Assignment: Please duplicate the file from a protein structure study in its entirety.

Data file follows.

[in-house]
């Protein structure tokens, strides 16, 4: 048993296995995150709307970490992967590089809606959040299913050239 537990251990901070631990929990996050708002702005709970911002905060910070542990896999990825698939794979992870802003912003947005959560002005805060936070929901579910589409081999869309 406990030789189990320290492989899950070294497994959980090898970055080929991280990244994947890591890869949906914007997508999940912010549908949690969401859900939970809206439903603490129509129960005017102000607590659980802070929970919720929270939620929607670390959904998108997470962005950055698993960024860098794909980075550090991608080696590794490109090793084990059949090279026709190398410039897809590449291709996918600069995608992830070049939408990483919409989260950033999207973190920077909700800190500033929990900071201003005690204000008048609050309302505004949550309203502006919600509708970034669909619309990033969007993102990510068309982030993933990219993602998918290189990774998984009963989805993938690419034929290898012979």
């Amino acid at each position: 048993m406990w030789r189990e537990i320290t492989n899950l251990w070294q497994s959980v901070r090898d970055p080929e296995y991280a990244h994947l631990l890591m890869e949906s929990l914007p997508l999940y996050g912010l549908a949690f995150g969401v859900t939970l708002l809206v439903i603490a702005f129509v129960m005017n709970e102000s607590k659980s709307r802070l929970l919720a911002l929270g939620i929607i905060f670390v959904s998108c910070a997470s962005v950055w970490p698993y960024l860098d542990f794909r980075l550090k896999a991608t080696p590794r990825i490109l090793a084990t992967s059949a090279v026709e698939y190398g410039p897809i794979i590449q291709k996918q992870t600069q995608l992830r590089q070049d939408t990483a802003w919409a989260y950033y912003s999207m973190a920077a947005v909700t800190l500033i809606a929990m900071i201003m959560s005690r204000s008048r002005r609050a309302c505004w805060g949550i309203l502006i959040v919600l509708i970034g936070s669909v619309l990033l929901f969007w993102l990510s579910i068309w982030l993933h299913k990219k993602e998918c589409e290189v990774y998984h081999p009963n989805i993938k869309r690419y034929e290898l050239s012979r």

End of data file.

[in-house]
């Protein structure tokens, strides 16, 4: 048993296995995150709307970490992967590089809606959040299913050239 537990251990901070631990929990996050708002702005709970911002905060910070542990896999990825698939794979992870802003912003947005959560002005805060936070929901579910589409081999869309 406990030789189990320290492989899950070294497994959980090898970055080929991280990244994947890591890869949906914007997508999940912010549908949690969401859900939970809206439903603490129509129960005017102000607590659980802070929970919720929270939620929607670390959904998108997470962005950055698993960024860098794909980075550090991608080696590794490109090793084990059949090279026709190398410039897809590449291709996918600069995608992830070049939408990483919409989260950033999207973190920077909700800190500033929990900071201003005690204000008048609050309302505004949550309203502006919600509708970034669909619309990033969007993102990510068309982030993933990219993602998918290189990774998984009963989805993938690419034929290898012979």
């Amino acid at each position: 048993m406990w030789r189990e537990i320290t492989n899950l251990w070294q497994s959980v901070r090898d970055p080929e296995y991280a990244h994947l631990l890591m890869e949906s929990l914007p997508l999940y996050g912010l549908a949690f995150g969401v859900t939970l708002l809206v439903i603490a702005f129509v129960m005017n709970e102000s607590k659980s709307r802070l929970l919720a911002l929270g939620i929607i905060f670390v959904s998108c910070a997470s962005v950055w970490p698993y960024l860098d542990f794909r980075l550090k896999a991608t080696p590794r990825i490109l090793a084990t992967s059949a090279v026709e698939y190398g410039p897809i794979i590449q291709k996918q992870t600069q995608l992830r590089q070049d939408t990483a802003w919409a989260y950033y912003s999207m973190a920077a947005v909700t800190l500033i809606a929990m900071i201003m959560s005690r204000s008048r002005r609050a309302c505004w805060g949550i309203l502006i959040v919600l509708i970034g936070s669909v619309l990033l929901f969007w993102l990510s579910i068309w982030l993933h299913k990219k993602e998918c589409e290189v990774y998984h081999p009963n989805i993938k869309r690419y034929e290898l050239s012979r």